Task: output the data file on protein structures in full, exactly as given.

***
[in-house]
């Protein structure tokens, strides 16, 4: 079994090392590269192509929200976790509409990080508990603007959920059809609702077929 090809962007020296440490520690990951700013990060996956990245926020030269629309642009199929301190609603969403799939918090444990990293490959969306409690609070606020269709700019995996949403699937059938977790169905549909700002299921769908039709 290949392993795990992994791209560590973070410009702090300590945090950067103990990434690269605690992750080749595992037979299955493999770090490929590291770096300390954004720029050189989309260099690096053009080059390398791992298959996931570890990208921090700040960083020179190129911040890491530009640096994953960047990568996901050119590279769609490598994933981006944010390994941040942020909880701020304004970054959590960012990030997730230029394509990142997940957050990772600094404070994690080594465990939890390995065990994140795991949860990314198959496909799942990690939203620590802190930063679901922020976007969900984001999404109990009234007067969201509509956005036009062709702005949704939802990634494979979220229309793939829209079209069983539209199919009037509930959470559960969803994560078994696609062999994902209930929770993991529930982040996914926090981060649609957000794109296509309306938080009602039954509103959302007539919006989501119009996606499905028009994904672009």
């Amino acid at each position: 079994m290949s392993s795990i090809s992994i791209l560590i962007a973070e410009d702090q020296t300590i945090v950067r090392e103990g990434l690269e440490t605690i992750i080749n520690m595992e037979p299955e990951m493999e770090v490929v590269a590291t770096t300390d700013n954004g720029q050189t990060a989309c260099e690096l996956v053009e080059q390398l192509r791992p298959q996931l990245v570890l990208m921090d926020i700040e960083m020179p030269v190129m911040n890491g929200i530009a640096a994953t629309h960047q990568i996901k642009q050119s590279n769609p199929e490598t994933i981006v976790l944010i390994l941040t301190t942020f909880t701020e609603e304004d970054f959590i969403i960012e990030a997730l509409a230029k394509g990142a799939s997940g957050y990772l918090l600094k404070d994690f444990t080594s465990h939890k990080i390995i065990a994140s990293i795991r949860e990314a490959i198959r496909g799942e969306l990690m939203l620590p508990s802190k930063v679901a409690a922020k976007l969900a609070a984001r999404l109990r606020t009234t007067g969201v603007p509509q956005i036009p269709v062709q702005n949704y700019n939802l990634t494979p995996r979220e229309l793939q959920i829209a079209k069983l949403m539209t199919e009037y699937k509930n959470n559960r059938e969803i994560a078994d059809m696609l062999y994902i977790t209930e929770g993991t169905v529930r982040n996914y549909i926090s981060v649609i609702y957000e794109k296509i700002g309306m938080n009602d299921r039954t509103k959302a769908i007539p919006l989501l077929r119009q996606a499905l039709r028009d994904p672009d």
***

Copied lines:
[in-house]
């Protein structure tokens, strides 16, 4: 079994090392590269192509929200976790509409990080508990603007959920059809609702077929 090809962007020296440490520690990951700013990060996956990245926020030269629309642009199929301190609603969403799939918090444990990293490959969306409690609070606020269709700019995996949403699937059938977790169905549909700002299921769908039709 290949392993795990992994791209560590973070410009702090300590945090950067103990990434690269605690992750080749595992037979299955493999770090490929590291770096300390954004720029050189989309260099690096053009080059390398791992298959996931570890990208921090700040960083020179190129911040890491530009640096994953960047990568996901050119590279769609490598994933981006944010390994941040942020909880701020304004970054959590960012990030997730230029394509990142997940957050990772600094404070994690080594465990939890390995065990994140795991949860990314198959496909799942990690939203620590802190930063679901922020976007969900984001999404109990009234007067969201509509956005036009062709702005949704939802990634494979979220229309793939829209079209069983539209199919009037509930959470559960969803994560078994696609062999994902209930929770993991529930982040996914926090981060649609957000794109296509309306938080009602039954509103959302007539919006989501119009996606499905028009994904672009």
């Amino acid at each position: 079994m290949s392993s795990i090809s992994i791209l560590i962007a973070e410009d702090q020296t300590i945090v950067r090392e103990g990434l690269e440490t605690i992750i080749n520690m595992e037979p299955e990951m493999e770090v490929v590269a590291t770096t300390d700013n954004g720029q050189t990060a989309c260099e690096l996956v053009e080059q390398l192509r791992p298959q996931l990245v570890l990208m921090d926020i700040e960083m020179p030269v190129m911040n890491g929200i530009a640096a994953t629309h960047q990568i996901k642009q050119s590279n769609p199929e490598t994933i981006v976790l944010i390994l941040t301190t942020f909880t701020e609603e304004d970054f959590i969403i960012e990030a997730l509409a230029k394509g990142a799939s997940g957050y990772l918090l600094k404070d994690f444990t080594s465990h939890k990080i390995i065990a994140s990293i795991r949860e990314a490959i198959r496909g799942e969306l990690m939203l620590p508990s802190k930063v679901a409690a922020k976007l969900a609070a984001r999404l109990r606020t009234t007067g969201v603007p509509q956005i036009p269709v062709q702005n949704y700019n939802l990634t494979p995996r979220e229309l793939q959920i829209a079209k069983l949403m539209t199919e009037y699937k509930n959470n559960r059938e969803i994560a078994d059809m696609l062999y994902i977790t209930e929770g993991t169905v529930r982040n996914y549909i926090s981060v649609i609702y957000e794109k296509i700002g309306m938080n009602d299921r039954t509103k959302a769908i007539p919006l989501l077929r119009q996606a499905l039709r028009d994904p672009d």